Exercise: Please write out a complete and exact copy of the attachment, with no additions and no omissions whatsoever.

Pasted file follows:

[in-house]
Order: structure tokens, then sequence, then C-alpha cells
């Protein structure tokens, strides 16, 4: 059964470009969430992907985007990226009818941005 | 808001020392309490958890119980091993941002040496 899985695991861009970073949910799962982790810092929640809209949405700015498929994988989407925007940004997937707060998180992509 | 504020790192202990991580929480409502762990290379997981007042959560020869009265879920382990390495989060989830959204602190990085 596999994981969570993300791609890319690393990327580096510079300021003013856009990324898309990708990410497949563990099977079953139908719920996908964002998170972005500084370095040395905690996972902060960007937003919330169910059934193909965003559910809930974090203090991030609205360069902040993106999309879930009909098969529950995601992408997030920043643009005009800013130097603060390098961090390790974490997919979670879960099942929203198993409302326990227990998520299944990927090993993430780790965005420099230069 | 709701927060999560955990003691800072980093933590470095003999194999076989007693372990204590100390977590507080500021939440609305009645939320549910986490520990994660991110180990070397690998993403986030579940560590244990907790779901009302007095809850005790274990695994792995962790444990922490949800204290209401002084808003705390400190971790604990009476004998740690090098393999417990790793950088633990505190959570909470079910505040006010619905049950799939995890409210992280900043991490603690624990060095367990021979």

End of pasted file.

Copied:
[in-house]
Order: structure tokens, then sequence, then C-alpha cells
């Protein structure tokens, strides 16, 4: 059964470009969430992907985007990226009818941005 | 808001020392309490958890119980091993941002040496 899985695991861009970073949910799962982790810092929640809209949405700015498929994988989407925007940004997937707060998180992509 | 504020790192202990991580929480409502762990290379997981007042959560020869009265879920382990390495989060989830959204602190990085 596999994981969570993300791609890319690393990327580096510079300021003013856009990324898309990708990410497949563990099977079953139908719920996908964002998170972005500084370095040395905690996972902060960007937003919330169910059934193909965003559910809930974090203090991030609205360069902040993106999309879930009909098969529950995601992408997030920043643009005009800013130097603060390098961090390790974490997919979670879960099942929203198993409302326990227990998520299944990927090993993430780790965005420099230069 | 709701927060999560955990003691800072980093933590470095003999194999076989007693372990204590100390977590507080500021939440609305009645939320549910986490520990994660991110180990070397690998993403986030579940560590244990907790779901009302007095809850005790274990695994792995962790444990922490949800204290209401002084808003705390400190971790604990009476004998740690090098393999417990790793950088633990505190959570909470079910505040006010619905049950799939995890409210992280900043991490603690624990060095367990021979």